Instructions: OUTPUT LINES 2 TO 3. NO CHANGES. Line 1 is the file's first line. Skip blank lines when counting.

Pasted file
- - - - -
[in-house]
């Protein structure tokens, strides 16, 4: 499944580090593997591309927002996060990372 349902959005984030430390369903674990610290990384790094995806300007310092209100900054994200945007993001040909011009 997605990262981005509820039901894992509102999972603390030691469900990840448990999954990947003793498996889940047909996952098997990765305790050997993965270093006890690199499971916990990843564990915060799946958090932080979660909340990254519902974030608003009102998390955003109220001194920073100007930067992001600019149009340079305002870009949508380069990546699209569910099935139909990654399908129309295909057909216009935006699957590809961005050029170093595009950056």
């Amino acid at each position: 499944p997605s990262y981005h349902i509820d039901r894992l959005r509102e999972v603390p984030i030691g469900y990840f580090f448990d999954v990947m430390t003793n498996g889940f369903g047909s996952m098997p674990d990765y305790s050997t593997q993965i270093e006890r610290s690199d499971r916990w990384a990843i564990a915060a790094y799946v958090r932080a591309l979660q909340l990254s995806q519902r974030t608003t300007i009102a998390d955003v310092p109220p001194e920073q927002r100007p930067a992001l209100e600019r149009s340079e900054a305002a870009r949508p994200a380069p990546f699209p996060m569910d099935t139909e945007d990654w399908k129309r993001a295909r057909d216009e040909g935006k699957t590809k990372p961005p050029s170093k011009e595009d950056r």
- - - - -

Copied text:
């Protein structure tokens, strides 16, 4: 499944580090593997591309927002996060990372 349902959005984030430390369903674990610290990384790094995806300007310092209100900054994200945007993001040909011009 997605990262981005509820039901894992509102999972603390030691469900990840448990999954990947003793498996889940047909996952098997990765305790050997993965270093006890690199499971916990990843564990915060799946958090932080979660909340990254519902974030608003009102998390955003109220001194920073100007930067992001600019149009340079305002870009949508380069990546699209569910099935139909990654399908129309295909057909216009935006699957590809961005050029170093595009950056």
């Amino acid at each position: 499944p997605s990262y981005h349902i509820d039901r894992l959005r509102e999972v603390p984030i030691g469900y990840f580090f448990d999954v990947m430390t003793n498996g889940f369903g047909s996952m098997p674990d990765y305790s050997t593997q993965i270093e006890r610290s690199d499971r916990w990384a990843i564990a915060a790094y799946v958090r932080a591309l979660q909340l990254s995806q519902r974030t608003t300007i009102a998390d955003v310092p109220p001194e920073q927002r100007p930067a992001l209100e600019r149009s340079e900054a305002a870009r949508p994200a380069p990546f699209p996060m569910d099935t139909e945007d990654w399908k129309r993001a295909r057909d216009e040909g935006k699957t590809k990372p961005p050029s170093k011009e595009d950056r």